Ronald Miranda, Killer Who Hid in Florida City for Decades, Sentenced to 25 Years in Prison

Ronald Miranda, one of the FBI's most wanted men who disappeared for 31 years only to resurface in Florida City, will likely spend the rest of his life behind bars. The 65-year-old was convicted last month of the 1980 murder of Mitch Arambel in Los Banos, California. Yesterday a judge sentenced Miranda to 25 years to life in prison.

Miranda was living in a Florida City trailer park and working as the manager of Captain's Restaurant when he was caught last April. After threatening to kill several employees, Miranda was finally arrested and deported to California for trial.

Miranda likely would have lived out the rest of his life in peace in the so-called "Gateway to the Keys" had he not had a meltdown in the restaurant last year. At the time, New Times wrote about the bizarre episode that brought to end a 31-year manhunt and murder mystery.

On March 23, according to court records, waitress Rebecca Inman watched her boss whip out a pistol, open the chamber, and slowly count the bullets inside. Then he counted the number of employees in the restaurant and announced, "I have enough to go around."

On April 4, Inman and several other employees pulled Gamble aside. They claimed to have seen Hyman steal from the cash register. Gamble was furious. "You are an asshole and a liar," he shouted at Inman, according to court documents.

The next day, Inman and two other waitresses were in the kitchen around 9 p.m. when he patted the pistol in his pocket, pointed his finger, and threatened to kill them. Inman and waitress Ruth Di Pasqua tried to leave, but the manager followed them out the door.

"I am going to put a bullet in Ruth's head. I have one with her name on it," Gamble warned, according to court records. "If I am fired, I am not going out without a bang. I am not leaving without shooting this place up. It will be like Vietnam." According to a police report, Gamble also pulled his gun that night on 18-year-old busboy Josvany Carrillo, asked him if he'd ever been shot, and began to laugh.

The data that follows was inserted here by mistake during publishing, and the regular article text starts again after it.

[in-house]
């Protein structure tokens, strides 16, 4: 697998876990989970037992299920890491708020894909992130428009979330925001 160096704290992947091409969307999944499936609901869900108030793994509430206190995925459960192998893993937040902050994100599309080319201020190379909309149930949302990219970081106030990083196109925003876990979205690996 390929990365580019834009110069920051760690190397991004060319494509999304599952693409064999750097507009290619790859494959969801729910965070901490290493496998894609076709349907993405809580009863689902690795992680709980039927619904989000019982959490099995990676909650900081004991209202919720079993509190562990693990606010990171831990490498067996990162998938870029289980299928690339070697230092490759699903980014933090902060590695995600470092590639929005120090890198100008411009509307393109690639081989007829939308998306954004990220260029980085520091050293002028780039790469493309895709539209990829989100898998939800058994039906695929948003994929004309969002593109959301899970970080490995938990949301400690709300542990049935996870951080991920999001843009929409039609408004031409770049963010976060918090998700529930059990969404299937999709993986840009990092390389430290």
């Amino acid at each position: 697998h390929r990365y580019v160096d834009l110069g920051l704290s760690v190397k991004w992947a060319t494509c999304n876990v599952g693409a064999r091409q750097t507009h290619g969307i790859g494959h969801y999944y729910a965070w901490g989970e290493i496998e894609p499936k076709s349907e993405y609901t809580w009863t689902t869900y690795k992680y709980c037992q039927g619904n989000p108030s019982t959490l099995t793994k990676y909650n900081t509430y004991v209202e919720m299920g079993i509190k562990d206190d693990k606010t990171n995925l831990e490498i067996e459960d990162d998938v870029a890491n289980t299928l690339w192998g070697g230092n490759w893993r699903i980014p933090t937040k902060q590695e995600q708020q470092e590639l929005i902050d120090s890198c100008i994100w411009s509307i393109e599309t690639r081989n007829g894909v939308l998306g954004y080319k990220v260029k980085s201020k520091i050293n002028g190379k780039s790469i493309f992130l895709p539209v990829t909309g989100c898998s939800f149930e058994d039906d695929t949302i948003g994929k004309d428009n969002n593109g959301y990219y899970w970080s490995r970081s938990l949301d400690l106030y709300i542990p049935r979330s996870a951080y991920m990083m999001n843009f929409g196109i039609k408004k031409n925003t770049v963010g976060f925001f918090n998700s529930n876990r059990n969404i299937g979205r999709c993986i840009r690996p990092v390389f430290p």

Miranda's murder trial did clear-up a few of the mysteries behind his life and arrest. Prosecutors were able to prove that back in 1980, Miranda had broken into his estranged wife's home and shot her friend, Arambel, twice.

The second shot, combined with his 31 years on the run and testimony from his ex-wife, were enough to convict Miranda of first-degree murder last month.

Another mystery solved was Miranda's military record. For years, Miranda had told his Captain's co-workers that he was a Vietnam veteran, even showing them scars in order to prove it. But after his arrest, even his friends had doubts about his supposed service.

At trial, however, Miranda's public defender presented him as a decorated vet whose actions in Los Banos were the result of post traumatic stress disorder, or PTSD.

But a jury didn't buy it, and Miranda will spend at least the next 25 years behind bars.

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Michael E. Miller was a staff writer at Miami New Times for five years. His work for New Times won many national awards, including back-to-back-to-back Sigma Delta Chi medallions. He now covers local enterprise for the Washington Post.